Dayton Miller

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Dayton C. Miller
Dayton Miller 1921 crop.jpg
Circa 1921
Born(1866-03-13)March 13, 1866
DiedFebruary 22, 1941(1941-02-22) (aged 74)
United States
Resting placeLake View Cemetery, Cleveland, Ohio, U.S.
Alma materPrinceton University
Known forX-rays
Aether theory
Absolute space
AwardsEdward Longstreth Medal (1917)
Newcomb Cleveland Prize (1925)
Elliott Cresson Medal (1927)
Scientific career
InstitutionsCase School of Applied Science
Doctoral advisorCharles A. Young

Dayton Clarence Miller (March 13, 1866 – February 22, 1941)[1][2][3][4] was an American physicist, astronomer, acoustician, and accomplished amateur flautist. An early experimenter of X-rays, Miller was an advocate of aether theory and absolute space and an opponent of Albert Einstein's theory of relativity.

Born in Ohio to Charles Webster Dewey and Vienna Pomeroy Miller, he graduated from Baldwin University in 1886 and obtained a doctorate in astronomy at Princeton University under Charles A. Young in 1890. Miller spent his entire career teaching physics at the Case School of Applied Science in Cleveland, Ohio, as head of the physics department from 1893 until his retirement in 1936. Following the discovery of X-rays by Wilhelm Röntgen in 1895, Miller used cathode ray tubes built by William Crookes to make some of the first photographic images of concealed objects, including a bullet within a man's limb. Active in many scientific organizations, Miller was a member of the American Academy of Arts and Sciences and the American Philosophical Society. During the 1920s, he served as secretary, vice president, and president of the American Physical Society and as chairman of the division of Physical Sciences of the National Research Council. From 1931 to 1933 he was president of the Acoustical Society of America.

Scientific contributions[edit]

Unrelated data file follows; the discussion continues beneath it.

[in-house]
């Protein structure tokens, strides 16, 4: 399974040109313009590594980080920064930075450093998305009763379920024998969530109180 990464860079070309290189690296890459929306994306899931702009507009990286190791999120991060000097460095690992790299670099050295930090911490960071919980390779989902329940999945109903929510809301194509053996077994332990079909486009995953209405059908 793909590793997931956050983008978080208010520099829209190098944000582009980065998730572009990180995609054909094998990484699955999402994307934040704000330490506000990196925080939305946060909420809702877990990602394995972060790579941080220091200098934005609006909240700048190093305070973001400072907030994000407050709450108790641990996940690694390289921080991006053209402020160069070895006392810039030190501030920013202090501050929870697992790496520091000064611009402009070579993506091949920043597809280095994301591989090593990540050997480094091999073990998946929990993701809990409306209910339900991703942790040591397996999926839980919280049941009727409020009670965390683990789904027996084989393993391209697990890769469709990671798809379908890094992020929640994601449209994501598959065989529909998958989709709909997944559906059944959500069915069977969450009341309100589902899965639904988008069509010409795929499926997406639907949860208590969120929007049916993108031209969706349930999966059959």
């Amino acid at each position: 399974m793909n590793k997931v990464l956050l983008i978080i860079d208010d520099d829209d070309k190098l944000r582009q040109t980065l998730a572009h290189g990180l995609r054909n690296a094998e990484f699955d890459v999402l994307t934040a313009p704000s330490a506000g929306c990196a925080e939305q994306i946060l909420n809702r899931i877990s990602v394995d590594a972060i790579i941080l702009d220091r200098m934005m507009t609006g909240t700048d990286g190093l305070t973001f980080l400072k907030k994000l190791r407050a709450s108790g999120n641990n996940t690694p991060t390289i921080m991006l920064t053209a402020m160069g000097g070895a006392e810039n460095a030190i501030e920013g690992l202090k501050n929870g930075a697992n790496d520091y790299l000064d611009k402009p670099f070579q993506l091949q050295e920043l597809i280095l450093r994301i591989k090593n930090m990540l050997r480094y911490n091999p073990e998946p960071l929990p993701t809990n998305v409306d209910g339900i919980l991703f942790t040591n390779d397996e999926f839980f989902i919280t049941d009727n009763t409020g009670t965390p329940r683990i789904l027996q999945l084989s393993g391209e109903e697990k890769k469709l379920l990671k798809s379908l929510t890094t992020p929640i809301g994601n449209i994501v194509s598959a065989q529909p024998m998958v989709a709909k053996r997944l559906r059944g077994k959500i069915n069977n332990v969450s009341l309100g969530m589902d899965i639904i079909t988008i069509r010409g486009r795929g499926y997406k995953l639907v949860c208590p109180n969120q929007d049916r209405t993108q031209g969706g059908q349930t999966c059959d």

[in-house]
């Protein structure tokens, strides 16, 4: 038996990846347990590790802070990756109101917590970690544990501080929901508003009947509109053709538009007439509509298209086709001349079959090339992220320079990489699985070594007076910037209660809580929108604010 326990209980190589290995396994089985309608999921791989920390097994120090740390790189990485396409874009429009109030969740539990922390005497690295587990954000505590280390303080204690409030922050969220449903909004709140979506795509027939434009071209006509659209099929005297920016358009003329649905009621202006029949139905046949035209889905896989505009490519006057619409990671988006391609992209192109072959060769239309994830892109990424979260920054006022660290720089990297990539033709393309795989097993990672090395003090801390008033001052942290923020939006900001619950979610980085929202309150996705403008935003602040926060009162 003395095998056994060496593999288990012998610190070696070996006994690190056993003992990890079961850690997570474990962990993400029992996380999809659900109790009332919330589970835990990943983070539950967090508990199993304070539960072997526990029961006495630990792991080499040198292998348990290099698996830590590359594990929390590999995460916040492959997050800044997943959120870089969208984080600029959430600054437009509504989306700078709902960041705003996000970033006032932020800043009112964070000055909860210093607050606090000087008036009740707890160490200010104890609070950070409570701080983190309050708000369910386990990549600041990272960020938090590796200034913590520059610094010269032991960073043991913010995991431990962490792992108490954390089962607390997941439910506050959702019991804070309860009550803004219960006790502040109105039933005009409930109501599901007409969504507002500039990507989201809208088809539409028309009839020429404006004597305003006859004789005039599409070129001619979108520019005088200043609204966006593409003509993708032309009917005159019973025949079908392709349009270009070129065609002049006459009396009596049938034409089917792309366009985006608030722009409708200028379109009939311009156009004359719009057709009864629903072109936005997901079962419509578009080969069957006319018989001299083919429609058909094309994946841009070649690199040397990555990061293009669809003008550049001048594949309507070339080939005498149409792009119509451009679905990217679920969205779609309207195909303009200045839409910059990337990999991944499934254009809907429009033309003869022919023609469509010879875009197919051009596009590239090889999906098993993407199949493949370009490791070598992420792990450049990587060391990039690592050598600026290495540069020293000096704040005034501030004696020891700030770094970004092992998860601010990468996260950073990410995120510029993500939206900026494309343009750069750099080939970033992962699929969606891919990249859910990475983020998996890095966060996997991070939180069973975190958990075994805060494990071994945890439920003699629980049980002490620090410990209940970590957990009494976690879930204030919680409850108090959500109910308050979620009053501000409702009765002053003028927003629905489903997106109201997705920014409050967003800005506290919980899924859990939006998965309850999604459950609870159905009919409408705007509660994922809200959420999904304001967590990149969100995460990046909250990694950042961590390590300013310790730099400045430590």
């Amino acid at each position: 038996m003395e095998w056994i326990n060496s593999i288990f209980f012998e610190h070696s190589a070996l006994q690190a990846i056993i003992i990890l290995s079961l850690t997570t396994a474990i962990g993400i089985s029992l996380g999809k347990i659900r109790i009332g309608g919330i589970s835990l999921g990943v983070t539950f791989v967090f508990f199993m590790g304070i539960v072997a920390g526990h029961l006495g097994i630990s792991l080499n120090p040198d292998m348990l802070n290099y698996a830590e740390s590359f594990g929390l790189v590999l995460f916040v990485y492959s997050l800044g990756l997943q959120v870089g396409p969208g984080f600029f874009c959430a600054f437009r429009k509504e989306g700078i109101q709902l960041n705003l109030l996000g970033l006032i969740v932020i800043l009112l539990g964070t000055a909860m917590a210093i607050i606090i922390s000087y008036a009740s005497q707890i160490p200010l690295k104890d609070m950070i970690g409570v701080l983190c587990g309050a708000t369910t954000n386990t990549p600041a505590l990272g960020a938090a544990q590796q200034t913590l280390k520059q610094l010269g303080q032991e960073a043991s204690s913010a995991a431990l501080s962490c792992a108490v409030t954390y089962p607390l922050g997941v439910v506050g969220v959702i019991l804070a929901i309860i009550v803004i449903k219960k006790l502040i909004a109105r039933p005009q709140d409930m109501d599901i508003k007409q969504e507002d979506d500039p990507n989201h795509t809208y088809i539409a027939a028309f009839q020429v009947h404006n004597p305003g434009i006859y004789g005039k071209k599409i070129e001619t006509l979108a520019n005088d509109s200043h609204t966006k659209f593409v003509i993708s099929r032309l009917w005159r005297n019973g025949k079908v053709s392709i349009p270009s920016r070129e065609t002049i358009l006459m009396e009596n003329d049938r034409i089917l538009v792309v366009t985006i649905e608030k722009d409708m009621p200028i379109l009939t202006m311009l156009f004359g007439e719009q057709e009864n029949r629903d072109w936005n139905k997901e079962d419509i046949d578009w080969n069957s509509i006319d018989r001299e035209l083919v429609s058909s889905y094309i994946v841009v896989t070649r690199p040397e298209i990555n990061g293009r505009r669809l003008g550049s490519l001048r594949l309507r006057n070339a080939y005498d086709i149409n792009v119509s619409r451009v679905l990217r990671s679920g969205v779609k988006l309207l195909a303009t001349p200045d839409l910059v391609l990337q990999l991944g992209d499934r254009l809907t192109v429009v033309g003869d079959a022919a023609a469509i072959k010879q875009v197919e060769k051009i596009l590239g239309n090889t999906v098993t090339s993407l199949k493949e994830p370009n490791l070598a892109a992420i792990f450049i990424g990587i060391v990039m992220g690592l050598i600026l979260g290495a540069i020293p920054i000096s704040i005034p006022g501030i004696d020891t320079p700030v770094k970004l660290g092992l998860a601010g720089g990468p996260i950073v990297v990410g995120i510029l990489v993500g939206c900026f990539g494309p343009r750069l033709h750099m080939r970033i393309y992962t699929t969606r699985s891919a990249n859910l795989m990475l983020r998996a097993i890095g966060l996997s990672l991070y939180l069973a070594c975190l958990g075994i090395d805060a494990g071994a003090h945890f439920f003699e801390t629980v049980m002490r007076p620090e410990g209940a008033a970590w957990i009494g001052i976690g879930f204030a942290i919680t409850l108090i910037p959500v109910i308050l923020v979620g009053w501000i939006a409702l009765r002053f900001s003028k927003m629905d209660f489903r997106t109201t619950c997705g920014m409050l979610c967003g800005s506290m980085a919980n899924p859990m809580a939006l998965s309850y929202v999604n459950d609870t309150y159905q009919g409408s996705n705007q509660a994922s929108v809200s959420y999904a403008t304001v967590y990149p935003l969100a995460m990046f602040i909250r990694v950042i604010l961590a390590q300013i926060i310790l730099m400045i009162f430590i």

Aether research[edit]

In 1900, he began work with Edward Morley on the detection of aether drift,[5] at the time one of the "hot" areas of fundamental physics. Following on with the basic apparatus as the earlier Michelson–Morley experiment, Miller and Morley published another null result in 1904. These experimental results were later cited in support of Albert Einstein's theory of relativity. Miller continued to work on refining his experimental techniques after 1904, conducting millions of measurements on aether drift, and eventually developing the most sensitive interferometer in the world at that time.

Dayton Miller performed over 326,000 turns of interferometer[6][7][8][9][10] with 16 readings each one, (more than 5,200,000 measurements). They showed what appeared to be a small amount of drift (about 9 km/s, 1/3 of the velocity of the Earth around the Sun). With white light and 32 m arms he could see nearly always the same result:

  • A shift amplitude of 0.12 ± 0.01 fringe, incompatible with zero.
  • A shift phase that points to an apex in the constellation Dorado.

The amplitude analysis suggests a drag of aether. But the analysis of phase suggests that the Solar System goes towards the constellation Dorado at a speed of 227 km/s.

These results were presented by Miller as a positive indication of the existence of an aether drift. However, the effect Miller saw was tiny – much smaller than would be expected for a stationary aether. In order for these results to be consistent with an aether, it had to be assumed that the aether was dragged along with the Earth to a much greater extent than aether theories typically predicted. Values that high could be eliminated due to other physical phenomenon like stellar aberration, which put upper limits on the amount of dragging. Furthermore, the measurement was statistically far from any other measurements being carried on at the time. Fringe shifts of about 0.01 were being observed in many experiments, while Miller's 0.08 was not duplicated anywhere else, including Miller's own 1904 experiments with Morley, which showed a drift of only 0.015.

Based on an error analysis, Miller's critics argued that he overestimated the precision of his results, and that his measurements were actually perfectly consistent with a fringe difference of zero—the null result that every other experiment was recording. However, Miller continued to defend his results, claiming that the probable reason for the so-called null results were that they were not being done at high locations (such as mountain tops), where the ether wind (drift) was supposedly much higher due to less ether drag.[11]

Einstein was interested in this aether drift theory and acknowledged that a positive result for the existence of aether would invalidate the theory of special relativity, but commented that altitudal influences and temperatures may have provided sources of error in the findings. Miller commented:[12]

The trouble with Professor Einstein is that he knows nothing about my results. [...] He ought to give me credit for knowing that temperature differences would affect the results. He wrote to me in November suggesting this. I am not so simple as to make no allowance for temperature.